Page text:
The best approach varies depending on the audio you're analyzing. For monophonic input, such as a singer, flute, or trumpet, an autocorrelation approach can work well. The idea here is that you're trying to find the period of the wave form by comparing it against itself at various intervals to find the best match. Imagine you have a sound wave with a period that starts over after every 400 samples. If you were to iterate over some number of samples, always comparing the sample at index i with the sample at index (i + 400), perhaps by subtracting one from another and adding this result to a running total, you'd find that your total would be 0 if the wave was a perfect match of itself at this interval of 400. Of course, you don't know that 400 is your magic number, and so you need to check a variety of intervals that fall within your possible range. You could exclude intervals that would result in a frequency that's impossibly low or high. You also would obviously not expect to find a perfect match, but generally speaking, the interval where the match is closest is your frequency for a monophonic pitch.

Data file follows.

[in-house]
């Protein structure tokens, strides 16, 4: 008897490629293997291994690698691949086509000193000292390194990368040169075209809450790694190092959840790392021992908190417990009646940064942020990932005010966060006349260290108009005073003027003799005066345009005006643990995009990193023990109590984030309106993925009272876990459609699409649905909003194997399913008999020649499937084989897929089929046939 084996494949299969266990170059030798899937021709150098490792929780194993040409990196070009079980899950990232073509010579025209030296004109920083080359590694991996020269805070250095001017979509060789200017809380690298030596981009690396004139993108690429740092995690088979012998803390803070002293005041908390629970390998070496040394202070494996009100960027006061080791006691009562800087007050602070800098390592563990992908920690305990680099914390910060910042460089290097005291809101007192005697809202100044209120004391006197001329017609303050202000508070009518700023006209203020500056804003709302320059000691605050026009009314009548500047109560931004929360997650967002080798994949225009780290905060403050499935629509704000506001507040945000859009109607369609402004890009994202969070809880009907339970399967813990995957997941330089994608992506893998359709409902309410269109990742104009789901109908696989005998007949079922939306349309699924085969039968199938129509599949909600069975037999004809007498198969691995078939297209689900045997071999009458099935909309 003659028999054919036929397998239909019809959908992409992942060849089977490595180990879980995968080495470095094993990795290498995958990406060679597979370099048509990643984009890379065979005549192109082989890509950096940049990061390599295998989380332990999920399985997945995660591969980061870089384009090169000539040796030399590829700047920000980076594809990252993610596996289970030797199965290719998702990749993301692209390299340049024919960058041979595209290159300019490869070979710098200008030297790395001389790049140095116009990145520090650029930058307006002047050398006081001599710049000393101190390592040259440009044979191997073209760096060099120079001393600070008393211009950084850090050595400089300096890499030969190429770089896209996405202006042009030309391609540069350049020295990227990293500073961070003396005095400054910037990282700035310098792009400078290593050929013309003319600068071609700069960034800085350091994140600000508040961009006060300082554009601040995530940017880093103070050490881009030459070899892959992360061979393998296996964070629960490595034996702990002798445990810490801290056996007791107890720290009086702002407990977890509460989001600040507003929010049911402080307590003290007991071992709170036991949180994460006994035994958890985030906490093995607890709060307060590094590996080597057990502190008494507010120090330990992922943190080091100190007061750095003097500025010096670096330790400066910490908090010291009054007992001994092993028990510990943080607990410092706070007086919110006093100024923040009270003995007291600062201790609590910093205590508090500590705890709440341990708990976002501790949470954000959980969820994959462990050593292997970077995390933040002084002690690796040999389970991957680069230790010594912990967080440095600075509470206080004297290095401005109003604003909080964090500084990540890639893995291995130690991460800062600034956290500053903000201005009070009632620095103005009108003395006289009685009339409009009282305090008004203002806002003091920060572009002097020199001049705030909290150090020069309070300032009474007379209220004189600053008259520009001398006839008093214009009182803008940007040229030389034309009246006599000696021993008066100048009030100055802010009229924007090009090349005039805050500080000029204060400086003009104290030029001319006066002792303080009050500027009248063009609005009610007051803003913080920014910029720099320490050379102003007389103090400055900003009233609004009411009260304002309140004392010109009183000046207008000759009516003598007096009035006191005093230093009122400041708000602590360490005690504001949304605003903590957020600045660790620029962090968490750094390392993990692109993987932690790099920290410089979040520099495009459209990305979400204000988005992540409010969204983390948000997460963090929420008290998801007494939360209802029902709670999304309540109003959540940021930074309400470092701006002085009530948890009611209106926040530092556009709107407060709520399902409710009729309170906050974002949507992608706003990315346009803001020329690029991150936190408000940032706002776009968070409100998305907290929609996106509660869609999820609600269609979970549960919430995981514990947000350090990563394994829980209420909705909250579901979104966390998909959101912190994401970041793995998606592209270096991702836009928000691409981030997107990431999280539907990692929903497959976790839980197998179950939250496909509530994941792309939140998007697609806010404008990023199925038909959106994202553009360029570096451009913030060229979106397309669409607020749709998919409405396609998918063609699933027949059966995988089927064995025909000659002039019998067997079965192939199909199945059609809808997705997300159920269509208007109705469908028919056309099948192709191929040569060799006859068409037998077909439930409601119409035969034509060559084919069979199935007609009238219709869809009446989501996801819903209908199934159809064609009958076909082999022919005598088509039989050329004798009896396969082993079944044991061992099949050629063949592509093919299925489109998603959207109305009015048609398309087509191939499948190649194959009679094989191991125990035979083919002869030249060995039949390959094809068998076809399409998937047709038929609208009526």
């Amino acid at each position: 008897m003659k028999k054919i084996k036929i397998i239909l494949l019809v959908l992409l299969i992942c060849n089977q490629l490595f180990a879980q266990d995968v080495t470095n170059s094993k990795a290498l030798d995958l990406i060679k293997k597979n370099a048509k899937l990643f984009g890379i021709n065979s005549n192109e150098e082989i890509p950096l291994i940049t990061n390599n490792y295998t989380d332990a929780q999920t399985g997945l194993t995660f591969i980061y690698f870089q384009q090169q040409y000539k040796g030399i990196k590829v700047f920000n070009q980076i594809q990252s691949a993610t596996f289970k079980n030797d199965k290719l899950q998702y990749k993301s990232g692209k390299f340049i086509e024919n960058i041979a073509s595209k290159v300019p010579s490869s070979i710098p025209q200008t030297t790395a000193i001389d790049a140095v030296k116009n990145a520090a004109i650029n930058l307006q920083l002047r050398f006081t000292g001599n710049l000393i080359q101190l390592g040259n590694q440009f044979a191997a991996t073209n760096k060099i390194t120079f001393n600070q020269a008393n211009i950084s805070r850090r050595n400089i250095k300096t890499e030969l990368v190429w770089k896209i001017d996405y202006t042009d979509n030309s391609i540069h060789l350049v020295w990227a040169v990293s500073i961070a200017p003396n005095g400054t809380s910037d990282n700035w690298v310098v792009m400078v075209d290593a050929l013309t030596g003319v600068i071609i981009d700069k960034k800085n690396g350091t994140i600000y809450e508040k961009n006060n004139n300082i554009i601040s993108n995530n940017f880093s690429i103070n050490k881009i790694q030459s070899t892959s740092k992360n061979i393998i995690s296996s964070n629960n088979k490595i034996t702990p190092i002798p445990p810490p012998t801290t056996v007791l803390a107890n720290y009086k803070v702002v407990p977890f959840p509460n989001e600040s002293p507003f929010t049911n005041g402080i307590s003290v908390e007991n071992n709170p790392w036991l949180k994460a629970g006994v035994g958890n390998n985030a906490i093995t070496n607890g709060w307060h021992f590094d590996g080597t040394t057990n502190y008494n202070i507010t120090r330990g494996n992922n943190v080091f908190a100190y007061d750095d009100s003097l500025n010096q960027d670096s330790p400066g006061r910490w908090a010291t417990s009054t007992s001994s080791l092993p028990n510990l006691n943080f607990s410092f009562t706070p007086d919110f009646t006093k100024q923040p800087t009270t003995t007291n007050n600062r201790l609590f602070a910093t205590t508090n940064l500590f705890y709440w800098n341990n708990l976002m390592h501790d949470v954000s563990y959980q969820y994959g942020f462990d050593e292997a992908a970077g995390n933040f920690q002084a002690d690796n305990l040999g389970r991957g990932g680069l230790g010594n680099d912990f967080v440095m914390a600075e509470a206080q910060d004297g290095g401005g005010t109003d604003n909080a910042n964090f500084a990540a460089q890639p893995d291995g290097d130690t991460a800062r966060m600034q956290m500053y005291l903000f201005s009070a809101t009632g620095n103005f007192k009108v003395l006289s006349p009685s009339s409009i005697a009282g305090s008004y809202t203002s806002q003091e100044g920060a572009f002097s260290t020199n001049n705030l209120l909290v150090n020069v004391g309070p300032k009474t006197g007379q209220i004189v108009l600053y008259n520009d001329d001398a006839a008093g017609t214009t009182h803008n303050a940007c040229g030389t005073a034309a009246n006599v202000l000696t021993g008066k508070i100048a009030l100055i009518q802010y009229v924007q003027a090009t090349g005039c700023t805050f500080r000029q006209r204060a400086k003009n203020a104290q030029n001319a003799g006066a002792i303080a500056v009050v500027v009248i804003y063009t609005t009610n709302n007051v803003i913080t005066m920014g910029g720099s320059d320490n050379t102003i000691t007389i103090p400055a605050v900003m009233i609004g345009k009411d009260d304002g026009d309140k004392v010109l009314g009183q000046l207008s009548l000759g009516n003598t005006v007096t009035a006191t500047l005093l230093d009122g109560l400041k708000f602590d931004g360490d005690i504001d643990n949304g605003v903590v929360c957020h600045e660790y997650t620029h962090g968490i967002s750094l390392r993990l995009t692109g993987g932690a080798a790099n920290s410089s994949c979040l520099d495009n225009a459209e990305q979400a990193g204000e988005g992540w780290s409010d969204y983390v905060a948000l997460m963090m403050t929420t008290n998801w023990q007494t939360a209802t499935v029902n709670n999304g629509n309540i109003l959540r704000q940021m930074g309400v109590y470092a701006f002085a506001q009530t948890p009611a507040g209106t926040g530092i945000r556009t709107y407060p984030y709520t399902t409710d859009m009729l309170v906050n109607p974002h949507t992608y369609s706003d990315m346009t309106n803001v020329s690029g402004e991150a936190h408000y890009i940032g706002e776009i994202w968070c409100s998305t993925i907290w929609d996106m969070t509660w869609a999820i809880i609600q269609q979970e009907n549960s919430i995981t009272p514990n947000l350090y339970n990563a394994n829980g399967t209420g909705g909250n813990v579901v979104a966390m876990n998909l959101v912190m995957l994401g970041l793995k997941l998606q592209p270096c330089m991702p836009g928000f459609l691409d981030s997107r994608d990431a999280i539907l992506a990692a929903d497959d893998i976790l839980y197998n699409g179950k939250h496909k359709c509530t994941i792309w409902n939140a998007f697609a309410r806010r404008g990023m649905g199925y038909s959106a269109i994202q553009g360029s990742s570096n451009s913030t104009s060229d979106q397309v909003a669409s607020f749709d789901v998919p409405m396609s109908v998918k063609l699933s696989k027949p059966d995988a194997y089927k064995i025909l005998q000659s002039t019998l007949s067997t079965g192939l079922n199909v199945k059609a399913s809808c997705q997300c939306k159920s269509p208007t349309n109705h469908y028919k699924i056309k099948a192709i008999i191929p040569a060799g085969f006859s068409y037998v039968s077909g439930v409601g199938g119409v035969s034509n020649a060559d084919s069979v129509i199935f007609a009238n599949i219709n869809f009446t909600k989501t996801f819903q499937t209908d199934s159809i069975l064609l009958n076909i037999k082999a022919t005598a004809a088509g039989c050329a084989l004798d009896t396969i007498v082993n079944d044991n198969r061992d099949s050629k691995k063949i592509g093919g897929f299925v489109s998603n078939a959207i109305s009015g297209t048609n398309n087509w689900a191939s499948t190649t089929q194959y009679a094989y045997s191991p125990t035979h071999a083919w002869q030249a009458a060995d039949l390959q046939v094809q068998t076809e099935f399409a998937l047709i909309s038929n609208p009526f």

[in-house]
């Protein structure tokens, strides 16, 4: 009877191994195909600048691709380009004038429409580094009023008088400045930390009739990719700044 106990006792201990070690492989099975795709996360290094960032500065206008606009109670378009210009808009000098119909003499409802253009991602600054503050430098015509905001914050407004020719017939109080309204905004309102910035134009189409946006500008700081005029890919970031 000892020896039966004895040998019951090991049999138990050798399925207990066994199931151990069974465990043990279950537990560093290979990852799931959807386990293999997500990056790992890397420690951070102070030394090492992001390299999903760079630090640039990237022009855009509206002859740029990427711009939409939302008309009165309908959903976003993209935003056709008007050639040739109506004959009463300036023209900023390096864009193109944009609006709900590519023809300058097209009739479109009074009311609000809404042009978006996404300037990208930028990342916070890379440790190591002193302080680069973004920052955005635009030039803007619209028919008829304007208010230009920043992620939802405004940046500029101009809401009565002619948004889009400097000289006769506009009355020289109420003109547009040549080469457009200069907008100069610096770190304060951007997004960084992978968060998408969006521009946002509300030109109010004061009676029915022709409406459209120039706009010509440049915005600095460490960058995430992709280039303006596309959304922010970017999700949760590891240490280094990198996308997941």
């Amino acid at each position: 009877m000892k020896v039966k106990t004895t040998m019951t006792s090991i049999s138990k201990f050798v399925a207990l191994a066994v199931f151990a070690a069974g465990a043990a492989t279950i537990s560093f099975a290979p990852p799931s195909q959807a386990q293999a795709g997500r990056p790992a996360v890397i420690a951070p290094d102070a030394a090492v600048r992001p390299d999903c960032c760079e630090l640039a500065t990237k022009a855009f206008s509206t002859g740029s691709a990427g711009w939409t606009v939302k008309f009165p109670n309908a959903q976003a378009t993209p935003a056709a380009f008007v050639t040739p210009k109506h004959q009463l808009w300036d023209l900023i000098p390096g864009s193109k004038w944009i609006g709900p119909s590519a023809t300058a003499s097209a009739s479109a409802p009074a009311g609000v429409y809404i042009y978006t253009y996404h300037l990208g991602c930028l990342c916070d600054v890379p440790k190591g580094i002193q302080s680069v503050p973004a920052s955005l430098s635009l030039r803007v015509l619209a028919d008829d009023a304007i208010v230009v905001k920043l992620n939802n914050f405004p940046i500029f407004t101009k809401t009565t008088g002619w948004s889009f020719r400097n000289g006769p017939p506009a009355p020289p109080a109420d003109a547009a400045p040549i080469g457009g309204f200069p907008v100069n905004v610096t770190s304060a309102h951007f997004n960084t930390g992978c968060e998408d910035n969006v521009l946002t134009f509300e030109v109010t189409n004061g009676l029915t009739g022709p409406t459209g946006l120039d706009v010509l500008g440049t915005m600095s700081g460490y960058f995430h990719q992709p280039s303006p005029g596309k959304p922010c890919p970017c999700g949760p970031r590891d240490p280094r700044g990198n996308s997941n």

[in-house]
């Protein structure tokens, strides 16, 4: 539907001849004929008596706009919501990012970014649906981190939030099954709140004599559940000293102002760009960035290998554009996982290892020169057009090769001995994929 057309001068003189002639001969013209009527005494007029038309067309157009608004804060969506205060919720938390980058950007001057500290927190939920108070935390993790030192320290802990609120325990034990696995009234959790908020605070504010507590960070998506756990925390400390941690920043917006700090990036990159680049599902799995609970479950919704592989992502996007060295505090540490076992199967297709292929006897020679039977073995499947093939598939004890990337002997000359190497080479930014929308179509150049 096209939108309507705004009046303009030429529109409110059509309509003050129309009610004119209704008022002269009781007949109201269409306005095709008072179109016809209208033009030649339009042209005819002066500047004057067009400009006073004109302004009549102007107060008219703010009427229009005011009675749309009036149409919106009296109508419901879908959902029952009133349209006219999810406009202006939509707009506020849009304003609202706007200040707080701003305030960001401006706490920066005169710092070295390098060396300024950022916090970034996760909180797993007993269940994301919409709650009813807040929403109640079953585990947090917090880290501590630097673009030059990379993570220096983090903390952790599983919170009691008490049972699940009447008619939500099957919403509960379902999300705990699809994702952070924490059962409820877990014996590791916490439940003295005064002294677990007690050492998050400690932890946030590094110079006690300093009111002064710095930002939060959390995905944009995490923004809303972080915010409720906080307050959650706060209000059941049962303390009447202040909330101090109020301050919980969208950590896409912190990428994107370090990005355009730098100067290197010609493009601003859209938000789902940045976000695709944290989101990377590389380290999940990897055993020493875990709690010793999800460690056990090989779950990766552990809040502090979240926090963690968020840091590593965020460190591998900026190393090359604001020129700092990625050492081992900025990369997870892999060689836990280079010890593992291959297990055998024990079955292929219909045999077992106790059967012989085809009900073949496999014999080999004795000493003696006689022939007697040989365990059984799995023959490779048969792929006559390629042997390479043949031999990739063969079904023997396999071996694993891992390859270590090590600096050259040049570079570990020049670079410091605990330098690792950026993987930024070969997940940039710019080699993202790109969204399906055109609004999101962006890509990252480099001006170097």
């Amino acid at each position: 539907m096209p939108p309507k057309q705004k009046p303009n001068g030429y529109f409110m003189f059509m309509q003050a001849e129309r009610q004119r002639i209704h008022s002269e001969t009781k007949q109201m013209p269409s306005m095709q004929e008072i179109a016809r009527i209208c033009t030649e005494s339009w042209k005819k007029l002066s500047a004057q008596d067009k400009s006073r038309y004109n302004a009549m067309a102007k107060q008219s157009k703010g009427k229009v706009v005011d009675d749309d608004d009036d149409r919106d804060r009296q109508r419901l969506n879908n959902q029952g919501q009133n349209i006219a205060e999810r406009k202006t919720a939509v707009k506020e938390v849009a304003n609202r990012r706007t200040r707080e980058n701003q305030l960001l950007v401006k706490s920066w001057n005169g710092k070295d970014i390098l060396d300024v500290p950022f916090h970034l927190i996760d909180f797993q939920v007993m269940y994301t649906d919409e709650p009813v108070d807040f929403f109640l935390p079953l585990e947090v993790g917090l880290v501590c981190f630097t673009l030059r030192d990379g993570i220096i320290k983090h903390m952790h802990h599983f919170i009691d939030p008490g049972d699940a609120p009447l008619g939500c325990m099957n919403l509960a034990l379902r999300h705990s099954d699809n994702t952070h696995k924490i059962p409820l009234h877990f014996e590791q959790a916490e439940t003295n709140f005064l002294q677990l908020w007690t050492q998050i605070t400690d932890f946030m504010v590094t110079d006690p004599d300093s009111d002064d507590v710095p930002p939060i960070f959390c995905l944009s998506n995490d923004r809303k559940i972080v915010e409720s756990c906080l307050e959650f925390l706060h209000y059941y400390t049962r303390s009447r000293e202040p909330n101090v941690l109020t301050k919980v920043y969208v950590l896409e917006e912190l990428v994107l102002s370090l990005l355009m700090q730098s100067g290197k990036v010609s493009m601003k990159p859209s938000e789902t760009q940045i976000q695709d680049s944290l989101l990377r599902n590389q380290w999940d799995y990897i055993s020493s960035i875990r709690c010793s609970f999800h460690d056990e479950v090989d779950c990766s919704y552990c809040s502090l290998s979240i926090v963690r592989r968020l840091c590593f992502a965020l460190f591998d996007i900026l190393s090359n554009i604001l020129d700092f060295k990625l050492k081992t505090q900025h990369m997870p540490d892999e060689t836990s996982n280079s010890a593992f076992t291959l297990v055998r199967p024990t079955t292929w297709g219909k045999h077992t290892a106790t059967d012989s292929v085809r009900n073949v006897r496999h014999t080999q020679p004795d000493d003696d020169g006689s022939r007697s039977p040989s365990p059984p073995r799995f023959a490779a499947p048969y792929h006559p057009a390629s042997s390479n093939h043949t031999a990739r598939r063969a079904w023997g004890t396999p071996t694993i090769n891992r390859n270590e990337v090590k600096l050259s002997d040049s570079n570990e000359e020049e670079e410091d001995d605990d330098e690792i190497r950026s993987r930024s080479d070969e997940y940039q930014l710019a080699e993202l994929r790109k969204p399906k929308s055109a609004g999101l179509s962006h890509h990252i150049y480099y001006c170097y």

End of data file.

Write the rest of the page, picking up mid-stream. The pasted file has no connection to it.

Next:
For polyphonic sources, or instruments with a timbre that's very rich in harmonics like violin or guitar, you may need to use a different approach. FFT based approaches are widely used for this in order to break down audio segments into their harmonic pitch content. It's then a matter of applying some rules that you come up with for deciding which frequencies coming out of the FFT are your best bet.